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​Understanding What Records to Keep

With the operations of credit unions becoming increasingly complex, it can be difficult to determine what types of operational records or information are critical and what are not.

NCUA recognizes that credit unions must strike a balance between the demands of space and resources with the desire to retain all of the records that they may need to conduct operations successfully. While NCUA does not specifically regulate record retention policies and practices, we have created the following guidelines to help credit unions.

What Records Should Always Be Retained?

Official records of the credit union that should be retained permanently are:

  • Charter, bylaws and amendments; and
  • Certificates or licenses to operate under programs of various government agencies, such as a certificate to act as issuing agent for the sale of U.S. savings bonds.

Operational records that also should be retained permanently are:

  • Minutes of meetings of the membership, board of directors, credit committee and supervisory committee;
  • One copy of each financial report, NCUA Call Report and Credit Union Profile
  • One copy of each supervisory committee comprehensive annual audit report and attachments;
  • Supervisory committee records of account verification;
  • Applications for membership and joint share account agreements;
  • Journal and cash record;
  • General ledger;
  • A complete record of a member's account;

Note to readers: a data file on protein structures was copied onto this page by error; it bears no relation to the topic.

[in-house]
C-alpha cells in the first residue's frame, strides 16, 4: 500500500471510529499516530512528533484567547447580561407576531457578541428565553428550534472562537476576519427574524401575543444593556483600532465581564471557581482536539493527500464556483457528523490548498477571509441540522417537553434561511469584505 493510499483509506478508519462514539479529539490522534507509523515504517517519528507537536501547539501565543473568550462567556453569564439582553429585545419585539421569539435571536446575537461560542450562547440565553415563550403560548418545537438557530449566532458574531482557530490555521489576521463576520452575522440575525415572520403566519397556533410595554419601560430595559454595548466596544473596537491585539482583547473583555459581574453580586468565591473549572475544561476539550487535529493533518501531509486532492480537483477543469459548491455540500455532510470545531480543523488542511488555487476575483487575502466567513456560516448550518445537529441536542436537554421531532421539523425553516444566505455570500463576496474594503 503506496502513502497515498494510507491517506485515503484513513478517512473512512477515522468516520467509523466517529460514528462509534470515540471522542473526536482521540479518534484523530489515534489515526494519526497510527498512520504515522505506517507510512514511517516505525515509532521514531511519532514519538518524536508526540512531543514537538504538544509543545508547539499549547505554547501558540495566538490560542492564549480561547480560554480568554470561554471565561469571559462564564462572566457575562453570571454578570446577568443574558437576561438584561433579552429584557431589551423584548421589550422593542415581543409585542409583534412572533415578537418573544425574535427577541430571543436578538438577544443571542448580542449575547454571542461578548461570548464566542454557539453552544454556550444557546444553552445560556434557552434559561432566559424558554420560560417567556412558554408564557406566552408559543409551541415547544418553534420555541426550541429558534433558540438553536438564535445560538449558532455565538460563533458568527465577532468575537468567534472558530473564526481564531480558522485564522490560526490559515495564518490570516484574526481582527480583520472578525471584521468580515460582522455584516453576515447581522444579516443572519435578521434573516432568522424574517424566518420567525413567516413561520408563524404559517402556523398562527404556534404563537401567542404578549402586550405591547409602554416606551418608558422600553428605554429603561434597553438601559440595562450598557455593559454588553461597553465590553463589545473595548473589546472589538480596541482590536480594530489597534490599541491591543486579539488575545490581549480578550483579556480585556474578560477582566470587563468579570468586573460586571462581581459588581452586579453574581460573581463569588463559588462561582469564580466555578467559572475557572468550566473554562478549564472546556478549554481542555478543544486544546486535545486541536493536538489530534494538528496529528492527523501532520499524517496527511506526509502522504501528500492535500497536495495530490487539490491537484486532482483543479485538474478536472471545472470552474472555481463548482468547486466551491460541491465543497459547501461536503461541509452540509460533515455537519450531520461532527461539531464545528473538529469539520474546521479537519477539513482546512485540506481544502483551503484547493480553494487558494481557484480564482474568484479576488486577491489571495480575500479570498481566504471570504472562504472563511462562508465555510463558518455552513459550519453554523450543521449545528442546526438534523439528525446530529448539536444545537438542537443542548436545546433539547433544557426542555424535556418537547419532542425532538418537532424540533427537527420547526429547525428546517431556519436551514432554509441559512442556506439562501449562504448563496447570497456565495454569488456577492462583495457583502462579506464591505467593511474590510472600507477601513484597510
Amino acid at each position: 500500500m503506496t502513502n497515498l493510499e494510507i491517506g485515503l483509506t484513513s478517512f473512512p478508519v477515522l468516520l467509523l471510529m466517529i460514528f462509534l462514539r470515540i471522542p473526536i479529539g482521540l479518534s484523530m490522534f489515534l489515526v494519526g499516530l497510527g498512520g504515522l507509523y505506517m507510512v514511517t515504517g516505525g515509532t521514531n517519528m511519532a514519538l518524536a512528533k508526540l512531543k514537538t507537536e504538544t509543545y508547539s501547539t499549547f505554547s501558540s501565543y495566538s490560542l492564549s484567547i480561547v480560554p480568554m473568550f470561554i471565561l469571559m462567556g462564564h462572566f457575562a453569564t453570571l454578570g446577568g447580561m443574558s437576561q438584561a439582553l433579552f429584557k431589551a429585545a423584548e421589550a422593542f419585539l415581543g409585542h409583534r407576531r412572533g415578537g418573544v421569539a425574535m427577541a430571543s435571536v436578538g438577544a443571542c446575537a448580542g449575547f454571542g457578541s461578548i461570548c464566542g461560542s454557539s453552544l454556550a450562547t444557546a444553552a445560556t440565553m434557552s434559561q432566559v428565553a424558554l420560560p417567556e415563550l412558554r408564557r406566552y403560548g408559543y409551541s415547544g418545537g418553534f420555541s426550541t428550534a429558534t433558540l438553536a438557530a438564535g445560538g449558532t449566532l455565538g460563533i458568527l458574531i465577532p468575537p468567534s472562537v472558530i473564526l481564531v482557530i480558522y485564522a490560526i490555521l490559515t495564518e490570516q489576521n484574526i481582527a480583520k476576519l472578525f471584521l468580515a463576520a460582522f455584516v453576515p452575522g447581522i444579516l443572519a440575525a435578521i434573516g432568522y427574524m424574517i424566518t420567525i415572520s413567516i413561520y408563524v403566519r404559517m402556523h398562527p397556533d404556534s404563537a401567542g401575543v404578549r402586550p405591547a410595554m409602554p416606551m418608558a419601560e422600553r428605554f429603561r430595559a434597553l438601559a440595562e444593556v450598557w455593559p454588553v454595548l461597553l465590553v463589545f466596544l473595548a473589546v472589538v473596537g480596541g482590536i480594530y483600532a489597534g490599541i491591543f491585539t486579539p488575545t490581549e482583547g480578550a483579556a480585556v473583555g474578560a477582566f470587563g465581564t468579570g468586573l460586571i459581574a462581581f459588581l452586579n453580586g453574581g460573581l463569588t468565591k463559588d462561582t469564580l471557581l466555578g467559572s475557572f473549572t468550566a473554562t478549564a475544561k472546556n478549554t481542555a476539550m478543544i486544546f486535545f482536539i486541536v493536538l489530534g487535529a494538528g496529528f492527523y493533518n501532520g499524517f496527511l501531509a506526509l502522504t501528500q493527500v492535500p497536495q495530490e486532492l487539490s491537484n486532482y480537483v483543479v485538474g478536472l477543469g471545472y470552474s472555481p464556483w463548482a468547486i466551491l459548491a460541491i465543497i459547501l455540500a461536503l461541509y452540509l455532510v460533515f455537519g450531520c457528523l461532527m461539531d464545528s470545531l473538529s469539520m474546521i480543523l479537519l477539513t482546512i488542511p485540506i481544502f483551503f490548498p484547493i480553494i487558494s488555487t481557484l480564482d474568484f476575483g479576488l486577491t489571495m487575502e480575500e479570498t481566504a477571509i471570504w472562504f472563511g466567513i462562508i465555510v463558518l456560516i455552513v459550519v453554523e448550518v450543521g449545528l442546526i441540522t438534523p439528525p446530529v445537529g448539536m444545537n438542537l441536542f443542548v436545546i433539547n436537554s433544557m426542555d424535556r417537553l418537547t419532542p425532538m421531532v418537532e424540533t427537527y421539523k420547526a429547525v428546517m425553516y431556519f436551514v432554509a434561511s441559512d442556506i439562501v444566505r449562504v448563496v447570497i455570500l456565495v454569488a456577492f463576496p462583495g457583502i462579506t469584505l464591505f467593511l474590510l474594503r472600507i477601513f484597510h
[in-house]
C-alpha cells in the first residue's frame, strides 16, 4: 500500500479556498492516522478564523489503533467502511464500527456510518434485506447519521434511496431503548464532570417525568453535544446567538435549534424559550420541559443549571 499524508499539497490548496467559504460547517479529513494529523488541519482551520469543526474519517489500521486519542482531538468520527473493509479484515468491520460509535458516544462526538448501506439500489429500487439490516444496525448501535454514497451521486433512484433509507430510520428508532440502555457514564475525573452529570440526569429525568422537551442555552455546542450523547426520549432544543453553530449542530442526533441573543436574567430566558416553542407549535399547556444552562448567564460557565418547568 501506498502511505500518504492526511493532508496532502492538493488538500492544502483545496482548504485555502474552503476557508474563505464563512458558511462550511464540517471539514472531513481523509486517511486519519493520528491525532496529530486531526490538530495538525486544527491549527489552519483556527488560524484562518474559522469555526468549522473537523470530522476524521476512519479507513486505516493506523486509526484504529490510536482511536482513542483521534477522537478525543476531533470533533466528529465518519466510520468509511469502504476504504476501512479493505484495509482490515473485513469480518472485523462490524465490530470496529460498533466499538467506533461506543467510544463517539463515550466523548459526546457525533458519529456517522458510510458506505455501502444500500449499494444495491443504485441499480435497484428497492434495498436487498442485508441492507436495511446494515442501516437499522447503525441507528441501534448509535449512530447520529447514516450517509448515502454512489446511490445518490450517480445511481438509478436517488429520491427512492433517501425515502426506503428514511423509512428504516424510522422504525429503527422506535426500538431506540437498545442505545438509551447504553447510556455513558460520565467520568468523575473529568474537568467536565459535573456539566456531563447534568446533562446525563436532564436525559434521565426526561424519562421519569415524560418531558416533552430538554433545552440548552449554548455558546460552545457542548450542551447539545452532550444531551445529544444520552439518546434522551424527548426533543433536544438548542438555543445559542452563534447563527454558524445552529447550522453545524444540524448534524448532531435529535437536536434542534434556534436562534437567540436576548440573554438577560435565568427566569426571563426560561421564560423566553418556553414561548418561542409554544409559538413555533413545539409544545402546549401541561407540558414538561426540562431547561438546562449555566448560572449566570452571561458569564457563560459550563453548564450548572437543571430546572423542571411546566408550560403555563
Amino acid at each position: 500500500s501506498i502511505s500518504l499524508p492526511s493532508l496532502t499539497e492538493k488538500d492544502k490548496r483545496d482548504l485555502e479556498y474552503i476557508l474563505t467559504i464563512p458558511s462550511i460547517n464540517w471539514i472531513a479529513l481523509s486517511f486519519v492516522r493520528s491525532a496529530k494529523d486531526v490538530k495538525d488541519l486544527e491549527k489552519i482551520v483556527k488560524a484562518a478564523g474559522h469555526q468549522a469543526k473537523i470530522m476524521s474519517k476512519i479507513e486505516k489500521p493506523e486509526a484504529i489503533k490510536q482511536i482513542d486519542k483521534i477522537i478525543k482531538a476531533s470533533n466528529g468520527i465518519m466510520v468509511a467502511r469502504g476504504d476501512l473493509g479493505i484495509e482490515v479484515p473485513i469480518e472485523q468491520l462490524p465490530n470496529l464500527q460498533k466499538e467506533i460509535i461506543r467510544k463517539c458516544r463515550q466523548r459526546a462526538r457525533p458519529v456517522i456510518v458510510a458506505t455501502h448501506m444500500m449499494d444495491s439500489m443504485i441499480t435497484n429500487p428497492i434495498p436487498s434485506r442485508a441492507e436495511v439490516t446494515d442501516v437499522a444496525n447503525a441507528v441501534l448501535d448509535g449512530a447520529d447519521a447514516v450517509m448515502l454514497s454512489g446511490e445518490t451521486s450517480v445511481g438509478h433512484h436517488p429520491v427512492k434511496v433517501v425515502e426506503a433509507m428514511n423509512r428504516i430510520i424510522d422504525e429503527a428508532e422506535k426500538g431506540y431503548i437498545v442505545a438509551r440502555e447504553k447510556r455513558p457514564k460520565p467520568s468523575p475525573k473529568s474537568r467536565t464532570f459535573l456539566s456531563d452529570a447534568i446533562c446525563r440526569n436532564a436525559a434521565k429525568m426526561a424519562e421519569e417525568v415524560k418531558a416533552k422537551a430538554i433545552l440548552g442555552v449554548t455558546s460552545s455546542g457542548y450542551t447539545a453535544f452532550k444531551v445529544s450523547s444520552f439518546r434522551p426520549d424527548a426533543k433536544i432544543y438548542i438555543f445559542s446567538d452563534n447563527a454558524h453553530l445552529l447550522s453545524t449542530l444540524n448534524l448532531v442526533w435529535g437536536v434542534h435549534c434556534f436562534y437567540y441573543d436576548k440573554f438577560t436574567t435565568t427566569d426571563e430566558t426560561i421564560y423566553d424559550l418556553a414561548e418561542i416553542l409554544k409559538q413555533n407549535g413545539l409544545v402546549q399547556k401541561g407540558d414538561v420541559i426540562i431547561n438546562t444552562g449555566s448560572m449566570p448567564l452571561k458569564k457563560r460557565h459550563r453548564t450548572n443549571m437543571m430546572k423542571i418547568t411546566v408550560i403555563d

• Bank reconcilements; and
  • Lists of records destroyed.

What Format Should Credit Unions Use?

NCUA does not recommend a particular record retention format over another. Whether stored in an electronic format like a portable document format, in hard copy onsite or even microfilm, the stored records must be accurate, reproducible and accessible to an examiner, including being available for the examiner's review in a reasonable amount of time. All credit unions should also ensure that a record's reproduction is acceptable for submission as evidence in a legal proceeding.

What Are the Recommended Minimum Retention Times?

NCUA doesn't have specific policy on this. Because each state can impose its own rules, it is prudent for a credit union to consider consulting with local counsel when setting its minimum record retention periods.

Record destruction may affect the credit union's legal standing to collect on loans or defend itself in court. A record pertaining to a member's account that is not considered a vital record may be destroyed once the supervisory committee verifies it. Records for a particular period should not be destroyed until both a comprehensive annual audit by the supervisory committee and a supervisory examination by the NCUA have been made for that period.

What Records Can Be Disposed?

Any record not listed in the items that should be kept permanently can be marked for periodic destruction, unless it needs to be kept to comply with consumer protection requirements. The items that can disposed of periodically include:

  • Applications of paid-off loans;
  • Paid notes;
  • Various consumer disclosure forms, unless retention is otherwise required by law;
  • Cash received vouchers;
  • Journal vouchers;
  • Canceled checks;
  • Bank statements; and
  • Outdated manuals, canceled instructions and nonpayment correspondence from NCUA and other governmental agencies.

What Are the Procedures for Destroying Records?

A credit union's board of directors must approve a record's disposal. However, a board can approve a schedule authorizing the disposal of certain records on a regular basis after their retention periods expire.

Additionally, credit unions should prepare an index of any records destroyed and retain that index permanently. Destruction of the records should be carried out by at least two persons, who must report and vouch for the destruction. Those documents, along with the staff persons' signatures, should be included in the destroyed records index.

Where Can I Find Additional Information?

Part 749 of NCUA's rules provides additional details on records retention. For more information, visit

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